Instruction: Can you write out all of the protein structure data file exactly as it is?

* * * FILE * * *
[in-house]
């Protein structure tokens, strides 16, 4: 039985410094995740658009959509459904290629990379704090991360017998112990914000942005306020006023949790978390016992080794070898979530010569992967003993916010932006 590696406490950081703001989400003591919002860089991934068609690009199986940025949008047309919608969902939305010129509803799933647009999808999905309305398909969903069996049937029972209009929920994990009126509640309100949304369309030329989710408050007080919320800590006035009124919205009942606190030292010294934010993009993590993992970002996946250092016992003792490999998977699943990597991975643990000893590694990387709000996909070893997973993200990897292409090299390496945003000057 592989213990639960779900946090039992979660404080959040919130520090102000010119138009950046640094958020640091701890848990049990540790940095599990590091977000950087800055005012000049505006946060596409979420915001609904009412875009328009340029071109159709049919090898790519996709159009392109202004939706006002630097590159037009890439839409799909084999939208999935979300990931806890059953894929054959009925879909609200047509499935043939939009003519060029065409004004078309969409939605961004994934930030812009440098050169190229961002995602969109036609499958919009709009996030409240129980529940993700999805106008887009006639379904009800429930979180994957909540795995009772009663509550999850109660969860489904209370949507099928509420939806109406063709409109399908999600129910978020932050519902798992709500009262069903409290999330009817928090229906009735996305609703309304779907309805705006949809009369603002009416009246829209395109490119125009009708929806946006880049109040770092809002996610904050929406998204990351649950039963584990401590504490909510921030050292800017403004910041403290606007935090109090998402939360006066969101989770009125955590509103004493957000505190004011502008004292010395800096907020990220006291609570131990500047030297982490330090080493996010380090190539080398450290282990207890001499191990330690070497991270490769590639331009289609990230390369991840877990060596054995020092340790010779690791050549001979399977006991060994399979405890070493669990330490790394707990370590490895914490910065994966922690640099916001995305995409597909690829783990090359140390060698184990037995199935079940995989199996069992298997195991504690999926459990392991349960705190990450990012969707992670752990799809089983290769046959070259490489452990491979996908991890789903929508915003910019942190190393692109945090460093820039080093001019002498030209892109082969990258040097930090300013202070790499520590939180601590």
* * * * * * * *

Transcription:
[in-house]
């Protein structure tokens, strides 16, 4: 039985410094995740658009959509459904290629990379704090991360017998112990914000942005306020006023949790978390016992080794070898979530010569992967003993916010932006 590696406490950081703001989400003591919002860089991934068609690009199986940025949008047309919608969902939305010129509803799933647009999808999905309305398909969903069996049937029972209009929920994990009126509640309100949304369309030329989710408050007080919320800590006035009124919205009942606190030292010294934010993009993590993992970002996946250092016992003792490999998977699943990597991975643990000893590694990387709000996909070893997973993200990897292409090299390496945003000057 592989213990639960779900946090039992979660404080959040919130520090102000010119138009950046640094958020640091701890848990049990540790940095599990590091977000950087800055005012000049505006946060596409979420915001609904009412875009328009340029071109159709049919090898790519996709159009392109202004939706006002630097590159037009890439839409799909084999939208999935979300990931806890059953894929054959009925879909609200047509499935043939939009003519060029065409004004078309969409939605961004994934930030812009440098050169190229961002995602969109036609499958919009709009996030409240129980529940993700999805106008887009006639379904009800429930979180994957909540795995009772009663509550999850109660969860489904209370949507099928509420939806109406063709409109399908999600129910978020932050519902798992709500009262069903409290999330009817928090229906009735996305609703309304779907309805705006949809009369603002009416009246829209395109490119125009009708929806946006880049109040770092809002996610904050929406998204990351649950039963584990401590504490909510921030050292800017403004910041403290606007935090109090998402939360006066969101989770009125955590509103004493957000505190004011502008004292010395800096907020990220006291609570131990500047030297982490330090080493996010380090190539080398450290282990207890001499191990330690070497991270490769590639331009289609990230390369991840877990060596054995020092340790010779690791050549001979399977006991060994399979405890070493669990330490790394707990370590490895914490910065994966922690640099916001995305995409597909690829783990090359140390060698184990037995199935079940995989199996069992298997195991504690999926459990392991349960705190990450990012969707992670752990799809089983290769046959070259490489452990491979996908991890789903929508915003910019942190190393692109945090460093820039080093001019002498030209892109082969990258040097930090300013202070790499520590939180601590």